Tag Archives: Bristol

Colour Walk – Walking North

May 30th

A walk through sprawling Bristol. My aim was to try and walk as far North as The Mall shopping Centre (the group of white buildings above and slightly to the right of the furthest north point of my walk). I got tantalisingly close, but in the end was defeated by a combination of a locked gate, a grumpy caravan owner, and the extreme heat of the day. I did get to Filton airstrip, now defunct but still a huge mark on the map of Bristol.

My first timer went off as I walked down a cut through between houses – high brick wall on one side, a fence on the other.  The only spot of colour, a ‘danger of death’ sign on an electricity transformer box, gave me my theme for the rest of the walk – every three minutes I took a photograh that included some element of text:

Old favourites, company names in the frogs of bricks piled high on a demolition site.

Sign in a window ‘These premises are alarmed!’ – by what?

Grafitti – ‘we have to start somewhere’ and ‘no going back’.  Signs of the times, but sounding to me like the start of a Margaret Atwood distopia.

‘Look right’ sprayed on the grass at a golf course. A safety warning, or sartorial instruction?

WAITING.  For what?

Centrespace Open Studio

Thank you to everyone who visited me in studio 27 during our open studio event this weekend. It was lovely to see so many of you, both those I knew, and those I didn’t. I had many a fantastic conversation (my favourite being about spittoons on underground trains, I kid you not) and received fabulous and encouraging feedback about my work. The challenge now is to try and keep my studio tidy for more than a day – it is such a treat to be able to see the floor, and not to be in danger of tripping over at every step.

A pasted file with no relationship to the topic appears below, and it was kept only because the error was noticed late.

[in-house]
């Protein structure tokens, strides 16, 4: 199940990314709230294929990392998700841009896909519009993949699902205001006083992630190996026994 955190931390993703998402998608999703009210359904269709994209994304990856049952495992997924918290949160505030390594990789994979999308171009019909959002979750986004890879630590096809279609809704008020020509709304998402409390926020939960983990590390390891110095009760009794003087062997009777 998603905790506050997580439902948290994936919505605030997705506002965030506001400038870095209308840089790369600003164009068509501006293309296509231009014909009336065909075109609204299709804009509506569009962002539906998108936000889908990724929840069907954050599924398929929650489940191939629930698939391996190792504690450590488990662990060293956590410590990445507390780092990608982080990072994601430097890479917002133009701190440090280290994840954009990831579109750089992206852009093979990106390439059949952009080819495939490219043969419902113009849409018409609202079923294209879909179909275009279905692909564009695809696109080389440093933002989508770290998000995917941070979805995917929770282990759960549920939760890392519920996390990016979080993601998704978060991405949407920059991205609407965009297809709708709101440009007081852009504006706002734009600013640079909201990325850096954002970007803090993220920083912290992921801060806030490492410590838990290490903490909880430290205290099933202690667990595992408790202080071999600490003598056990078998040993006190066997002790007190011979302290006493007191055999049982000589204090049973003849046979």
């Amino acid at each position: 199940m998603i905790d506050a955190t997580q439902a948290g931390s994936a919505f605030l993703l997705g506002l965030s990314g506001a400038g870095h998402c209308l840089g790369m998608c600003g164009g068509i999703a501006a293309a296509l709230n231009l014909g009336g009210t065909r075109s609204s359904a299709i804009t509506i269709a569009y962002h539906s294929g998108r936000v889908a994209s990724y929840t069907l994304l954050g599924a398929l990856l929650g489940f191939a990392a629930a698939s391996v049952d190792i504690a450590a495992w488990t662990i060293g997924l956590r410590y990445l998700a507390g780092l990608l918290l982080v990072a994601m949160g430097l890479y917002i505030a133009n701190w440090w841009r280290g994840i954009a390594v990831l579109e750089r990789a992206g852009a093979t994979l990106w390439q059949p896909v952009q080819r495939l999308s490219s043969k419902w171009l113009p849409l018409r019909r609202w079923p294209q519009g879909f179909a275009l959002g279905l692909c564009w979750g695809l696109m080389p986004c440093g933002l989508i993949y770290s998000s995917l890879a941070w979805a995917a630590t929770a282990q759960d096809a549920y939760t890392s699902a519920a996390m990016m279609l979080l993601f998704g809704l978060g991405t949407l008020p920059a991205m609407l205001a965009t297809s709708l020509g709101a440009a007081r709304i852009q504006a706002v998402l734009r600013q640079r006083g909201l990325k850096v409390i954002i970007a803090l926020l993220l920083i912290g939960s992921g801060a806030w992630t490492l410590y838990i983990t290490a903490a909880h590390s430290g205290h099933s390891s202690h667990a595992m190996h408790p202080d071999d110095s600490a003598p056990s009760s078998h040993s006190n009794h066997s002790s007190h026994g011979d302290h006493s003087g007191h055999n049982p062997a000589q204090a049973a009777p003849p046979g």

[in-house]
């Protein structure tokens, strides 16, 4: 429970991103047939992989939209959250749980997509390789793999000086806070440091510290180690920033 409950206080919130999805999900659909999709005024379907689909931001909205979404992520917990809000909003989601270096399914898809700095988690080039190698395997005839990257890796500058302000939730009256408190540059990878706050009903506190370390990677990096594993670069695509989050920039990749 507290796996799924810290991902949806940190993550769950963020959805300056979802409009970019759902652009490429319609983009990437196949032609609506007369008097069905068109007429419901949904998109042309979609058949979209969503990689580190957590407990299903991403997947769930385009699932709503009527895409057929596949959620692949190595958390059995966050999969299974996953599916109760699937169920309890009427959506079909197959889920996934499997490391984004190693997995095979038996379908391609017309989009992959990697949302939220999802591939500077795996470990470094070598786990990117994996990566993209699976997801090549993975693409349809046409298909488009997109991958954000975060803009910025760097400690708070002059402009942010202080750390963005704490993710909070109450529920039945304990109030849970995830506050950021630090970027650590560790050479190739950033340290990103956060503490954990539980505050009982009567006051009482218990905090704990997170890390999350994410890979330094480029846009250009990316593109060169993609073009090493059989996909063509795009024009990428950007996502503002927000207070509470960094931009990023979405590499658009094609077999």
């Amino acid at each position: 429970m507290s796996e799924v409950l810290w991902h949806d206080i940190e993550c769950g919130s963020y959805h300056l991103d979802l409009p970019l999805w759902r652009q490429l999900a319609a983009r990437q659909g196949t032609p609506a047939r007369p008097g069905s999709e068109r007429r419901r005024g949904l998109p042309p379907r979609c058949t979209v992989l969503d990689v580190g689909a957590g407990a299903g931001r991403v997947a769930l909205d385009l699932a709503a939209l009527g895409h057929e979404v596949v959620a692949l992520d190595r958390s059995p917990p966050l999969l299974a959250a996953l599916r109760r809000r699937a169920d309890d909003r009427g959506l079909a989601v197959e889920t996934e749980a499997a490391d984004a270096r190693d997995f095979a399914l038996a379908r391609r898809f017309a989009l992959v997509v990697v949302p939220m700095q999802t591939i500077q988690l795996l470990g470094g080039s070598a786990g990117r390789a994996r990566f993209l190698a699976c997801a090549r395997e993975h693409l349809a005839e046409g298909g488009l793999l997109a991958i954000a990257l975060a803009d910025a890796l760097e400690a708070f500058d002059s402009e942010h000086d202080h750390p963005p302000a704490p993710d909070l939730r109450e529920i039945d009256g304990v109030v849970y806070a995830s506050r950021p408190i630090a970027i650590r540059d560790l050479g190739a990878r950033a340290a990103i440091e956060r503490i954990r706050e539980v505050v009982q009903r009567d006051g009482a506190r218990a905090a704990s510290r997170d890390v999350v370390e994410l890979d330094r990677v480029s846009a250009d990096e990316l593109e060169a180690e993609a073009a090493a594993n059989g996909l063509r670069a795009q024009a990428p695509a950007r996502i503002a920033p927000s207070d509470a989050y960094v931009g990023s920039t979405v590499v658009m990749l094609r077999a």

Bristol – Colour of Place

42 sand and crushed rock samples displayed in a stand made from reclaimed wood. All the samples were collected during August this year, many of them from the building site at Temple Gate.

This piece is going to be on display in Centrespace Gallery from 12-16 October as part of the Centrespace Open Studios. Please come along and say ‘hello’, I will be in studio 27 on Friday evening and all day Saturday.

Bristol Colour

Test tubes filled with different coloured sands. Bristol

My sand collection, started in Australia last year (Collecting Colour) continues to grow whenever I visit the great outdoors, but I hadn’t really considered the fact that I could add to my collection whilst I was in the city.  I have been reading ‘Origins’ by Lewis Dartnell and the following sentence made me think – ‘the story of civilisation is the story of humanity digging up the fabric of the planet beneath our feet and piling it up to build our cities.   Everyday my walk to my studio takes me through the building works of Temple Gate – a huge road improvement scheme that had meant for the last two years you are never quite sure which way you will end up going to get past Temple Meads and into the city.

As I wander past in my morning or late afternoon daydream, I have seen constantly changing piles of sand, aggregate, concrete etc. as great holes and trenches  have been dug , had mysterious things happen within their depths, and then been filled in again .  But because these sands were building materials, they didn’t fit with my idea of collecting colours specific to place.  Reading the text by Dartnell made me realise that these imported sand would become the colours of Bristol.

Eurovia site, Temple Gate, Bristol

So, on a slightly soggy Tuesday at the end of August, I could be found in the company of Becky, the site Quantity Surveyor, in full fluorescent gear, searching the site for sand.  We found 24 different sands (including a lovely soft grey that Becky went out of her way to track down for me, remembering that it had been one of the first sands to be delivered to site), gravels, and rock fragments that I was able to crush into powder.  I am amazed at the variety, if asked beforehand I think I would have expected to find just one or two different types of sand on building site.

Emily Ketteringham in fluorescent jacket and hard hat
Test tubes filled with different coloured sands. Bristol

As well as adding to my test tube collection, I had enough to make this tower of sand – I feel a trip to Alum bay in the Isle of Wight might be needed…

Measuring tube filled with layers of sand from Temple Gate, Bristol

Thank you very much to all at Eurovia for letting me visit the site.